Best Practices in Teaching K-12 Online: Lessons Learned from Michigan Virtual School Teachers

Citation data:

Journal of Interactive Online Learning, Vol: 9, Issue: 3, Page: 10-35

Publication Year:
2010
Usage 4273
Downloads 2496
Abstract Views 1777
Repository URL:
https://digitalcommons.kent.edu/ldespubs/20; https://digitalcommons.kent.edu/cgi/viewcontent.cgi?article=1023&context=ldespubs
Author(s):
DiPietro, Meredith; Ferdig, Richard E; Black, Erik W.; Presto, Megan
Publisher(s):
Digital Commons @ Kent State University Libraries
Tags:
online courses; virtual classrooms; Web-based instruction; distance education; teaching methods; instructional effectiveness; teacher attitudes; interviews; best practices; experienced teachers; teacher characteristics; teacher effectiveness; secondary school teachers; Education
article description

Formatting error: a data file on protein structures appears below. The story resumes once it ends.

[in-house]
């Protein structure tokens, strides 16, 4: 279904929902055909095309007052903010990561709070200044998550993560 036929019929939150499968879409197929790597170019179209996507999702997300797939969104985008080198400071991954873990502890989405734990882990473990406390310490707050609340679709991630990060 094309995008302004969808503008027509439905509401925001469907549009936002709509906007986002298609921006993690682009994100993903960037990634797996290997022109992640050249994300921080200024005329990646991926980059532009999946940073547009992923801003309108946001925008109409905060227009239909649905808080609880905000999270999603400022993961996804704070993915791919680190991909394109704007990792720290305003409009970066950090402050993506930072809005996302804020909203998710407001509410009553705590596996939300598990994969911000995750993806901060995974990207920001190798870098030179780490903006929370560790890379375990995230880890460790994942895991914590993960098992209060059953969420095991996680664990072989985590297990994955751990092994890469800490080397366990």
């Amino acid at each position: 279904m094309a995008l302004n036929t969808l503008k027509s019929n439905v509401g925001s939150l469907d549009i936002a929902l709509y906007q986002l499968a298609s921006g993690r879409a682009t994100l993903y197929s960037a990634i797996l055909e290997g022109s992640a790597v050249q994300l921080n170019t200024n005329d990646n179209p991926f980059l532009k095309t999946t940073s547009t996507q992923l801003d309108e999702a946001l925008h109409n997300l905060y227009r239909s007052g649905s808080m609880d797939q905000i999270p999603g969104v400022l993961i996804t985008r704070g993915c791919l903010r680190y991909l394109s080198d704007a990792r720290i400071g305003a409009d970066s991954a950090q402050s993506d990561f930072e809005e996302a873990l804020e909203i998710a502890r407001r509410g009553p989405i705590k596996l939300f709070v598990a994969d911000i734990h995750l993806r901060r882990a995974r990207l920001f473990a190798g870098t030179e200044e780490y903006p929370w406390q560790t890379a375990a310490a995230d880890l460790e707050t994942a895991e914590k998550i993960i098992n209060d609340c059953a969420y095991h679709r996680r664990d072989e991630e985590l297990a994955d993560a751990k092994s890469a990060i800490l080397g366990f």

Virtual schools are rising in popularity and presence. Unfortunately, there is a relative dearth of research related to teaching and learning in virtual schools. Although there are numerous handbooks addressing teaching online, there is little research on successful online teaching in the K-12 arena. Much of the existing research focused on teaching online is rooted in face-to-face content, not focused on content areas, built upon a post-secondary audience, or fails to use data from the teachers themselves to triangulate findings. This article reports on a study of 16 virtual school teachers from the Michigan Virtual School (MVS). It reports on best-practices from the interviews conducted with MVS teachers; and also provides research triangulation for those practices. The paper concludes with implications for policy, research, and practice. (Contains 1 table and 1 figure.)